Last night I got an e-mail from a friend and classmate asking if I would spend some time with his friend who is graduating this spring from a top 3 b-school. He said she is:
…moving from consulting to a start up and would like to know how to best position herself in order to build the necessary skill set and make the transition to VC in the longer term (sales & ops, biz dev, sales etc).
I really don’t know what to say to this. People who start-up suffer, they grind, they obsesses, they push against the way the world is because they believe they can change it– for the better. You cannot survive this if you are not driven by passion and you will not do well if you are focused on what is next rather than what is now. Working at a start-up can open lots of doors — if you crush it. But if you view it as a stepping stone in your perfectly planned, career management optimized life plan — you will fail. Doors will close.
When I hear this type of multi-step plan I want to be helpful, but I struggle. I think the most successful people find ways to always pursue the opportunity they are most passionate about at that moment. Life is too short to spend years “learning the necessary skillset” to do what you actually want to do. You can be successful at a job if your motivation is to build the necessary skill set to make the transition to something else. If you want to be a VC, or anything else, then do that. Don’t waste a start-up’s time and money by optimizing for your future instead of the future of the company.
When I joined AND 1, I saw the opportunity to work on sneakers, a life long passion, and to play hoops at lunch, another life long passion. When I joined the footwear department, it was a department of 2 (me and a co-founder of the company) and I spent my first week organizing a storage closet and making photo-copies of design sketches. I loved it. I loved looking at the sketches and I loved being in a closet full of shoes. I also loved playing ball at lunch everyday and talking trash with a bunch of other young, smart people working their asses off to be part of the number one basketball company in the world.
I had no idea what I would do next and I didn’t care. We ended up at close to $200M in revenue and I played my part, but I never could have been part of this journey if I was motivated by anything other than love of the game.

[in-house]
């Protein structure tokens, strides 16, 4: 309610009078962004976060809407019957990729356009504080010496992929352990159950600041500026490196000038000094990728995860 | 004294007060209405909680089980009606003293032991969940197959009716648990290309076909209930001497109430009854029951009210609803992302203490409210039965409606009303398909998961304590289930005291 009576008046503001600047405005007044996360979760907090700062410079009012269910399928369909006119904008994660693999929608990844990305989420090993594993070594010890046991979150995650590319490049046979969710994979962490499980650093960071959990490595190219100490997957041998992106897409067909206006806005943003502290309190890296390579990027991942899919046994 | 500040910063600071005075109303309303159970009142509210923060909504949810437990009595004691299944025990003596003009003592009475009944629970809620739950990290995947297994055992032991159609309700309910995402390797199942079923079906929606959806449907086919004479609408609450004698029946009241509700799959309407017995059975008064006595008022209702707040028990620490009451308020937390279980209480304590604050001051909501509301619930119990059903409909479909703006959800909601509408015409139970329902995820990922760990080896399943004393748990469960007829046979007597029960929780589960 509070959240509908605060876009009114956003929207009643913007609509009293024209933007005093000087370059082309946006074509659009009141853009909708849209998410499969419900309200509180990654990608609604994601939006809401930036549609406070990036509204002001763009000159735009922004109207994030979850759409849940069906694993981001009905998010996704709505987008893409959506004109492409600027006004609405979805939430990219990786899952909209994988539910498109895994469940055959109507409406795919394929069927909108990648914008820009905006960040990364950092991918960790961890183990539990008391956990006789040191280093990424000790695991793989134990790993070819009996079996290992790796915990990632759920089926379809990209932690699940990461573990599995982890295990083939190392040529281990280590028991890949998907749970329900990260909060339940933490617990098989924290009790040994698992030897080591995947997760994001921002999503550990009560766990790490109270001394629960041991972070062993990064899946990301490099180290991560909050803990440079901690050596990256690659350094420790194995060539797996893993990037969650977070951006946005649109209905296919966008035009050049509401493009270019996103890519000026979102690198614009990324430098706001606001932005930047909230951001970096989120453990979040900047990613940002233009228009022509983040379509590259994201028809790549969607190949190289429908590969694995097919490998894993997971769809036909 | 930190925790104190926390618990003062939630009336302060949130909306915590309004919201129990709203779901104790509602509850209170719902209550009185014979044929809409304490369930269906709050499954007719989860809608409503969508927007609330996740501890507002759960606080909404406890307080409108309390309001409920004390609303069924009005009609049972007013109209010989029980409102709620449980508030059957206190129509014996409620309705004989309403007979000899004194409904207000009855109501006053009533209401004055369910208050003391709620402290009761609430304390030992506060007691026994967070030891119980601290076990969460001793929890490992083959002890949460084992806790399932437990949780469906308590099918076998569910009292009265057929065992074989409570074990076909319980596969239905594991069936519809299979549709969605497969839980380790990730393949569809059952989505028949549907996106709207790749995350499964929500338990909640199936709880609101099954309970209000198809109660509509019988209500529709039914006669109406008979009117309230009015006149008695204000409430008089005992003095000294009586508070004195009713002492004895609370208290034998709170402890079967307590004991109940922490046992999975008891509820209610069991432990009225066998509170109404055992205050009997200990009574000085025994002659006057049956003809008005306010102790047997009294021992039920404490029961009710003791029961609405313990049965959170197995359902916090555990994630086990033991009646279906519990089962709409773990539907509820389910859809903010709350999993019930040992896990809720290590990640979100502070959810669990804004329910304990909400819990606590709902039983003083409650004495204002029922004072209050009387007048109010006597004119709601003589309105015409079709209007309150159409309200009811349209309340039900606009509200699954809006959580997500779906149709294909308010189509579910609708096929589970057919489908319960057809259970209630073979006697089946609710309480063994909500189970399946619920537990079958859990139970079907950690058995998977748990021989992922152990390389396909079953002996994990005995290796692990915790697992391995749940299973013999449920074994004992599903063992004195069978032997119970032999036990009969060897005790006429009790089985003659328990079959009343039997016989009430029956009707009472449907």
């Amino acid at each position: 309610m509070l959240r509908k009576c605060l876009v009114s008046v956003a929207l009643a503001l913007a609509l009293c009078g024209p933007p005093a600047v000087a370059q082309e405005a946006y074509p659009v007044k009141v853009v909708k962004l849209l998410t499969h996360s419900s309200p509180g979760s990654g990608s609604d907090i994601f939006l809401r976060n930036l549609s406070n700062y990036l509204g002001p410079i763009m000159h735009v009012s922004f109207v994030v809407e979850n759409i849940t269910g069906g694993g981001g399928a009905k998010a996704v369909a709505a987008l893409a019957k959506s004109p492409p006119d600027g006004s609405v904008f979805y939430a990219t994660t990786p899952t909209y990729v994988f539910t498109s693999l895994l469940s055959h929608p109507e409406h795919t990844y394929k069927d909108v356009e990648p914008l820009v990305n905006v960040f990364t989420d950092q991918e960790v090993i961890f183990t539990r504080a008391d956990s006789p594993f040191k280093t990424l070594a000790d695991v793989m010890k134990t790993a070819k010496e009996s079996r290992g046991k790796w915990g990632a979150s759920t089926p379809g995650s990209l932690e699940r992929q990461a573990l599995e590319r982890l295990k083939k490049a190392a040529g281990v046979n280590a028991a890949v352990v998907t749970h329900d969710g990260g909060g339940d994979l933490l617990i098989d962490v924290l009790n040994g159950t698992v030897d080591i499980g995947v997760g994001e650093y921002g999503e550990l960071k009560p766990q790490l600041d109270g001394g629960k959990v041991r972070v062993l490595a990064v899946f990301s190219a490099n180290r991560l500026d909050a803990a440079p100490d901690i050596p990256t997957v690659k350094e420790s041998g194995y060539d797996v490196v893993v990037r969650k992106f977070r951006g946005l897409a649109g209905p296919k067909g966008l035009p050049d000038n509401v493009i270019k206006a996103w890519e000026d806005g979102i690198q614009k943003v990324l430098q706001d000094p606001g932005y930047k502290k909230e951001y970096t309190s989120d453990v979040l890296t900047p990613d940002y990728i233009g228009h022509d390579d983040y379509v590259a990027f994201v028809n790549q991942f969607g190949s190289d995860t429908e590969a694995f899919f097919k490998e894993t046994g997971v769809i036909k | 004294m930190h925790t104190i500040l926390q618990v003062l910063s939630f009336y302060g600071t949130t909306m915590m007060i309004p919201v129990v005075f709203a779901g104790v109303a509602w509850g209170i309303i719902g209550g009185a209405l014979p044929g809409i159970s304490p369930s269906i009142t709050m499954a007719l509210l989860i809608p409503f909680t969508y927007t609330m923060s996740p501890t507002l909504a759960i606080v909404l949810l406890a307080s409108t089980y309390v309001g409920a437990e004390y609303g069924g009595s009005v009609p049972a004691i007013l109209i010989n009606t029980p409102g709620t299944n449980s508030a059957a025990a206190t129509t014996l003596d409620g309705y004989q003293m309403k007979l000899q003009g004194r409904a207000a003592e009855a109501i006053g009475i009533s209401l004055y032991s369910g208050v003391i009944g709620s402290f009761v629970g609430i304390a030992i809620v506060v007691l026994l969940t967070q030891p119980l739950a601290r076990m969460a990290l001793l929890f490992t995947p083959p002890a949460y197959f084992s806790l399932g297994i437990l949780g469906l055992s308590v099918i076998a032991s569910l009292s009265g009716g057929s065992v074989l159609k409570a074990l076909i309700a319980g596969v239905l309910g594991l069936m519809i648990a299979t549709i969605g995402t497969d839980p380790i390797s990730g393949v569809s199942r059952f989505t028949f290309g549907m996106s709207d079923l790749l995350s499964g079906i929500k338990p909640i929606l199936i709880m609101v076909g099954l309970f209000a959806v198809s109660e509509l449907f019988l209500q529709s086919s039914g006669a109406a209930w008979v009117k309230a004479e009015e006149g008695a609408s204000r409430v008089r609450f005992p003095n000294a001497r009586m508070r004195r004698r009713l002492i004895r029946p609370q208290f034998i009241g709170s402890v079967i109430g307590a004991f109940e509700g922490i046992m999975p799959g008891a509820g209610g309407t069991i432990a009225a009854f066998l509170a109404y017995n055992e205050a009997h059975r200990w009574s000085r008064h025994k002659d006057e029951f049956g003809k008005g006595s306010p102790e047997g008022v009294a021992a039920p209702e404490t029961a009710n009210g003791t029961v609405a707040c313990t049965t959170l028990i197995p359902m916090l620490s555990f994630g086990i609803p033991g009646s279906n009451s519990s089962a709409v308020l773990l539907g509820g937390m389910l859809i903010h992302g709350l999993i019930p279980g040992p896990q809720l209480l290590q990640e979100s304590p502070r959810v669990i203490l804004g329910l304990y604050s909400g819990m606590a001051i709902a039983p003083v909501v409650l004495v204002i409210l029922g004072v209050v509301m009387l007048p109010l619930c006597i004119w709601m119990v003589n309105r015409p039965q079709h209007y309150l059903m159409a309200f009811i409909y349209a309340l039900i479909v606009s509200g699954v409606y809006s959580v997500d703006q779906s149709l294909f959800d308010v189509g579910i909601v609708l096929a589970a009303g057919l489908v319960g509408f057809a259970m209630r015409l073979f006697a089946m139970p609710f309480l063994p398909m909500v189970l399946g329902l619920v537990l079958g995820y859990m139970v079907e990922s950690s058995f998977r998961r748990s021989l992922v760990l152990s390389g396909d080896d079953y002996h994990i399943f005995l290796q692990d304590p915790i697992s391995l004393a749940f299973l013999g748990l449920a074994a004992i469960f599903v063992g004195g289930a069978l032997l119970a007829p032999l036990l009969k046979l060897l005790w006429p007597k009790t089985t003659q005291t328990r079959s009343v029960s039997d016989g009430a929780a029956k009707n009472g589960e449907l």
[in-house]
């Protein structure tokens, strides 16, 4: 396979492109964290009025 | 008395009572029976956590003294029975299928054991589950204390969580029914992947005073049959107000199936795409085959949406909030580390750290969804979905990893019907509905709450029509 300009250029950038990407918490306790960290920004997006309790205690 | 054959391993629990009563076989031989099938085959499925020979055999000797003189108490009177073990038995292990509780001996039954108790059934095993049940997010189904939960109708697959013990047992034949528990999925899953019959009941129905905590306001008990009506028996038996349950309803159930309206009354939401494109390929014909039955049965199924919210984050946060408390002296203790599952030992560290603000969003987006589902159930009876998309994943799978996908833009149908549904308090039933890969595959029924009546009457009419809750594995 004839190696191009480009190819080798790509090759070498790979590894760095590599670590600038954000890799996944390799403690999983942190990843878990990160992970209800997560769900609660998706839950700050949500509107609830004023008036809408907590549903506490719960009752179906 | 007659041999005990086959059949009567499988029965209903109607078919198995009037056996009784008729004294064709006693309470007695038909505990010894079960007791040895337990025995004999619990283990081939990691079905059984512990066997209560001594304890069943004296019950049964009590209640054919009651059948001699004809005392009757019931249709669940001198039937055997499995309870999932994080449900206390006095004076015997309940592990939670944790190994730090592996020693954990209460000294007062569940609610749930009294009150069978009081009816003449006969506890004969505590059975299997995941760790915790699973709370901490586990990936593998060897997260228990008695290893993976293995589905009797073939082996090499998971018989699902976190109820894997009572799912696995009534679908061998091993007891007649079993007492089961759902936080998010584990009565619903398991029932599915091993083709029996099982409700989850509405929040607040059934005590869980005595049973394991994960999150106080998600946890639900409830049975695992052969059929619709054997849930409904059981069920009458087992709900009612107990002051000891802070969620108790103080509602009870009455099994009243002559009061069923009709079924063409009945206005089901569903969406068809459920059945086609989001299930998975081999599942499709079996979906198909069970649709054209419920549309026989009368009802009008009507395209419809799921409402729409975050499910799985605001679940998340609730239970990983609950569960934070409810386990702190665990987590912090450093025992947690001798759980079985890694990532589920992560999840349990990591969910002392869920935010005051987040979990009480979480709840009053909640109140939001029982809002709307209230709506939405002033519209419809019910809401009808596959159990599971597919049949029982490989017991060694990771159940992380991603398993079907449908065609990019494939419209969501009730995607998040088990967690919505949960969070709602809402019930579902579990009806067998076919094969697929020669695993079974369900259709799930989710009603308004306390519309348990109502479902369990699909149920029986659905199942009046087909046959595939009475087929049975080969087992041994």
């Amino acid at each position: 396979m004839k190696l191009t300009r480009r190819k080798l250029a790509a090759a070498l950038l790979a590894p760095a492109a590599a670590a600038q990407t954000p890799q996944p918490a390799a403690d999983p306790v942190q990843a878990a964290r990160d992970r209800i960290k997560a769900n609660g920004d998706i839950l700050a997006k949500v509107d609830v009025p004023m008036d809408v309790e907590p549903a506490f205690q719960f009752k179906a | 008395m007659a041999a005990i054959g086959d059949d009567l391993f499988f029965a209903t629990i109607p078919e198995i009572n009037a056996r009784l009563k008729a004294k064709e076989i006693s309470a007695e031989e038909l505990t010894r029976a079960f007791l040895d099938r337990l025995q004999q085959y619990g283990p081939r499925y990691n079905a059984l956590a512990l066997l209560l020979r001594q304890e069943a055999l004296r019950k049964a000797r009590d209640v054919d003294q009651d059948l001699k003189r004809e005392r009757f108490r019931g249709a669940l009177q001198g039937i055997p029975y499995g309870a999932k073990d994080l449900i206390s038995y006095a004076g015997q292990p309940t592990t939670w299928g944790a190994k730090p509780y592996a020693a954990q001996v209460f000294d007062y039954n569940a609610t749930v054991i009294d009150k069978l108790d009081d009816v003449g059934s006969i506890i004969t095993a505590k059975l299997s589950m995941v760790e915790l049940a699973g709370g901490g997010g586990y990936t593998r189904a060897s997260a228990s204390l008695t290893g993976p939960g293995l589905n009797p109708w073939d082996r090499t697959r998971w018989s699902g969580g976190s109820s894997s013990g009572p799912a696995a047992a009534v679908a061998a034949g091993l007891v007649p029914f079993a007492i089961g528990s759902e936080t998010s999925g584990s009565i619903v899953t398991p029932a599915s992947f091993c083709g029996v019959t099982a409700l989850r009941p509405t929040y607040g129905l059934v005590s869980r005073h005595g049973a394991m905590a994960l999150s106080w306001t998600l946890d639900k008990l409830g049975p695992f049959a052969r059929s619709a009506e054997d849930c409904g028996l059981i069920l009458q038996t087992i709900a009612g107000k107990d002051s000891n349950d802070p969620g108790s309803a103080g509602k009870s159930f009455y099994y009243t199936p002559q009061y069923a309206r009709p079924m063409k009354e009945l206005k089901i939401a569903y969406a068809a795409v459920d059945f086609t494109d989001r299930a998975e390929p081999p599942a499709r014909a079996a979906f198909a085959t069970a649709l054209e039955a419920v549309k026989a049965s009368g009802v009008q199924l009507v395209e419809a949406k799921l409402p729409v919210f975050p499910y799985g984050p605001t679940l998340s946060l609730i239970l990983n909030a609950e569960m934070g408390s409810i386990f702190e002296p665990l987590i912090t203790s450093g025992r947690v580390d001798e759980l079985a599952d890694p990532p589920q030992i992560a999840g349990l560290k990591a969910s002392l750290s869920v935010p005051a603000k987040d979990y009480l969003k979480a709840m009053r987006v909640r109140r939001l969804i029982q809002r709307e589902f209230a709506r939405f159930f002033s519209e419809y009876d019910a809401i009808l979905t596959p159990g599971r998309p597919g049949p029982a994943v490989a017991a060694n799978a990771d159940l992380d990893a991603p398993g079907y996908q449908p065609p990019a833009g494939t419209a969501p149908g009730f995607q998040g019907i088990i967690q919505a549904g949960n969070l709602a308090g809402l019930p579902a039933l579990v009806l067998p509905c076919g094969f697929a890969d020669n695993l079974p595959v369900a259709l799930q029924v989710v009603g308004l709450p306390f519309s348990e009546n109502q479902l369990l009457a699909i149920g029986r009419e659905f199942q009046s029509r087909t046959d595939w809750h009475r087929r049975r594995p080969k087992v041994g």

When I left to build a fitness gaming company, I knew it would be hard (maybe impossible) but I was compelled. I could not help myself. I needed to work on the idea because I could not think of anything else. If I had thought starting that company would have helped me get a job in VC, we never would have pivoted from triathlon training software to home fitness games; We would have quit when we couldn’t get developer kits from Microsoft for X-box; We would have closed the doors when NIKE chose to work with Sony (instead of with us) on a fitness game; We would have given up when the gaming retailers said no and we never would have gotten Nordstrom or the fitness video buyers as Best Buy and Wal-Mart to say yes. If anyone on our team had been looking forward to their next job, we never would have raised money, built the product, sold over 100k copies and helped a bunch of people discover a personalized, interactive, goal-oriented home fitness experience…we would have just failed…sooner.
If you are a second year MBA and you are going to McKinsey or Goldman, great. You have a job. Enjoy. If not, spend the break getting back in touch with your heart and forgetting the strategic idea of necessary skill sets and career trajectory. Come back in the spring understanding the career safety net that lives in the risk mitigating degree you just spent 24 months earning and be ready to pursue a passion – be ready to jump.
When you want to talk about that, how to do it, where to start, I bet you will find lots of MBA alumni, including me, ready and willing to help. If you are still trying to figure out the stepping stone game to the end game that you can’t define because it is 5 years out…maybe talk to career management instead…